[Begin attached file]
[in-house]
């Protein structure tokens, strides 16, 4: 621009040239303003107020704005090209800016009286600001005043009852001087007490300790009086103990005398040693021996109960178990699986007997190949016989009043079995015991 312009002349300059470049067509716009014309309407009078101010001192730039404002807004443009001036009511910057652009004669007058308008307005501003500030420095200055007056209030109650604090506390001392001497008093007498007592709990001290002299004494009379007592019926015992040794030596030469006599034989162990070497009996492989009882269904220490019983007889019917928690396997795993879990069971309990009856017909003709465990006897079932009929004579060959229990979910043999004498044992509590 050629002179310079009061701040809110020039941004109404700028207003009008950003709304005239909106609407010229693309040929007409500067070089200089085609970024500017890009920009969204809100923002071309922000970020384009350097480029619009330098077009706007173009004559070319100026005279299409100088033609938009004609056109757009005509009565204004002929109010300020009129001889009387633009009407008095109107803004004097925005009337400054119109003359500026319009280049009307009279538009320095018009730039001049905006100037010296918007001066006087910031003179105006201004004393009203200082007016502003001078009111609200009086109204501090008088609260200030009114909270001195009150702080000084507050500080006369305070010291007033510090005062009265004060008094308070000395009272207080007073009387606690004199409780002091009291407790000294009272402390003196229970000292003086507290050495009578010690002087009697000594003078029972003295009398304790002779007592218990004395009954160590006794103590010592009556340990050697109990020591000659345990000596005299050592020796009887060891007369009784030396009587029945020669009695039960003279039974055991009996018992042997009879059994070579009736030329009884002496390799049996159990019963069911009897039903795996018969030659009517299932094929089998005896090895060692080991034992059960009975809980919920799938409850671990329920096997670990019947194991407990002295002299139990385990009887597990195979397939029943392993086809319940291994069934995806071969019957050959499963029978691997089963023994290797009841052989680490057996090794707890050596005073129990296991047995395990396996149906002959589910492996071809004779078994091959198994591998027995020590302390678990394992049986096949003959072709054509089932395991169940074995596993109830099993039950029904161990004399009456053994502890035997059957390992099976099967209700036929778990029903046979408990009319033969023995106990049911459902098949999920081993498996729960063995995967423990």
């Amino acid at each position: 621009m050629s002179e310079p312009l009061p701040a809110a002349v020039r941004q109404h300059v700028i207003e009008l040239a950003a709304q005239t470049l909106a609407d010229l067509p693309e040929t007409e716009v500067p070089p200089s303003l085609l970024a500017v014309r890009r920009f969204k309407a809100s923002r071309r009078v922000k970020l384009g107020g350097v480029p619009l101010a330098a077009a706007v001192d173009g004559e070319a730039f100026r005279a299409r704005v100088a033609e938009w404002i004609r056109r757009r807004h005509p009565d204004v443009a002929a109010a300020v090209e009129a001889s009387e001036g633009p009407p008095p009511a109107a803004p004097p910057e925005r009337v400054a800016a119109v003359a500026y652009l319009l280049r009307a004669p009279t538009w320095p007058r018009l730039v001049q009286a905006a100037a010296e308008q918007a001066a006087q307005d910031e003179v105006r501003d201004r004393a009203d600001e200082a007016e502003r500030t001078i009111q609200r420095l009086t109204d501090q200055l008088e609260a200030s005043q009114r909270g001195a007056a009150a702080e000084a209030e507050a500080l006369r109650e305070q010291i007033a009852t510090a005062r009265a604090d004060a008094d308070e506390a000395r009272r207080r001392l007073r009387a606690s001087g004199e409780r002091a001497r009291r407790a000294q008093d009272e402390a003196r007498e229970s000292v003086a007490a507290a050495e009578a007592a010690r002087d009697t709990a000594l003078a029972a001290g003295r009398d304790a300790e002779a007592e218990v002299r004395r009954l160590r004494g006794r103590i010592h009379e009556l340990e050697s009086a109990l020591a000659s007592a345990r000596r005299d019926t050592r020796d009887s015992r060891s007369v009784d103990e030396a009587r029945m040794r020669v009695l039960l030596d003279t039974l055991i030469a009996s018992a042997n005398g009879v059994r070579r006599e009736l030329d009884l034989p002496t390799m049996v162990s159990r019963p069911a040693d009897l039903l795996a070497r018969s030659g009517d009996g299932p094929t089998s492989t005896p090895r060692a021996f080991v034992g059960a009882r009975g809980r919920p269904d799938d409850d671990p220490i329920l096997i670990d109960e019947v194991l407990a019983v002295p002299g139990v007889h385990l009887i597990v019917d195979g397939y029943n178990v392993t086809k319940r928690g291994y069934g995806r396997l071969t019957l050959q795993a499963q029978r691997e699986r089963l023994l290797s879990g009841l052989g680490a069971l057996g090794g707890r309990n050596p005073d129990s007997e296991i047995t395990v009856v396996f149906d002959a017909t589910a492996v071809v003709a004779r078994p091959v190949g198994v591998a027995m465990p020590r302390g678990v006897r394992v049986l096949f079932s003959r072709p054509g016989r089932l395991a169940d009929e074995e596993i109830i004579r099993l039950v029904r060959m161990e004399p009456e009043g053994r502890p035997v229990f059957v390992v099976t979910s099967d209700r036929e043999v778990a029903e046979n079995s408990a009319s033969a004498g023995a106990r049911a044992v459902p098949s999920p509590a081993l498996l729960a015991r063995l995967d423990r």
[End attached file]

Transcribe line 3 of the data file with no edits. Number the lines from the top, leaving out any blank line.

């Amino acid at each position: 621009m050629s002179e310079p312009l009061p701040a809110a002349v020039r941004q109404h300059v700028i207003e009008l040239a950003a709304q005239t470049l909106a609407d010229l067509p693309e040929t007409e716009v500067p070089p200089s303003l085609l970024a500017v014309r890009r920009f969204k309407a809100s923002r071309r009078v922000k970020l384009g107020g350097v480029p619009l101010a330098a077009a706007v001192d173009g004559e070319a730039f100026r005279a299409r704005v100088a033609e938009w404002i004609r056109r757009r807004h005509p009565d204004v443009a002929a109010a300020v090209e009129a001889s009387e001036g633009p009407p008095p009511a109107a803004p004097p910057e925005r009337v400054a800016a119109v003359a500026y652009l319009l280049r009307a004669p009279t538009w320095p007058r018009l730039v001049q009286a905006a100037a010296e308008q918007a001066a006087q307005d910031e003179v105006r501003d201004r004393a009203d600001e200082a007016e502003r500030t001078i009111q609200r420095l009086t109204d501090q200055l008088e609260a200030s005043q009114r909270g001195a007056a009150a702080e000084a209030e507050a500080l006369r109650e305070q010291i007033a009852t510090a005062r009265a604090d004060a008094d308070e506390a000395r009272r207080r001392l007073r009387a606690s001087g004199e409780r002091a001497r009291r407790a000294q008093d009272e402390a003196r007498e229970s000292v003086a007490a507290a050495e009578a007592a010690r002087d009697t709990a000594l003078a029972a001290g003295r009398d304790a300790e002779a007592e218990v002299r004395r009954l160590r004494g006794r103590i010592h009379e009556l340990e050697s009086a109990l020591a000659s007592a345990r000596r005299d019926t050592r020796d009887s015992r060891s007369v009784d103990e030396a009587r029945m040794r020669v009695l039960l030596d003279t039974l055991i030469a009996s018992a042997n005398g009879v059994r070579r006599e009736l030329d009884l034989p002496t390799m049996v162990s159990r019963p069911a040693d009897l039903l795996a070497r018969s030659g009517d009996g299932p094929t089998s492989t005896p090895r060692a021996f080991v034992g059960a009882r009975g809980r919920p269904d799938d409850d671990p220490i329920l096997i670990d109960e019947v194991l407990a019983v002295p002299g139990v007889h385990l009887i597990v019917d195979g397939y029943n178990v392993t086809k319940r928690g291994y069934g995806r396997l071969t019957l050959q795993a499963q029978r691997e699986r089963l023994l290797s879990g009841l052989g680490a069971l057996g090794g707890r309990n050596p005073d129990s007997e296991i047995t395990v009856v396996f149906d002959a017909t589910a492996v071809v003709a004779r078994p091959v190949g198994v591998a027995m465990p020590r302390g678990v006897r394992v049986l096949f079932s003959r072709p054509g016989r089932l395991a169940d009929e074995e596993i109830i004579r099993l039950v029904r060959m161990e004399p009456e009043g053994r502890p035997v229990f059957v390992v099976t979910s099967d209700r036929e043999v778990a029903e046979n079995s408990a009319s033969a004498g023995a106990r049911a044992v459902p098949s999920p509590a081993l498996l729960a015991r063995l995967d423990r």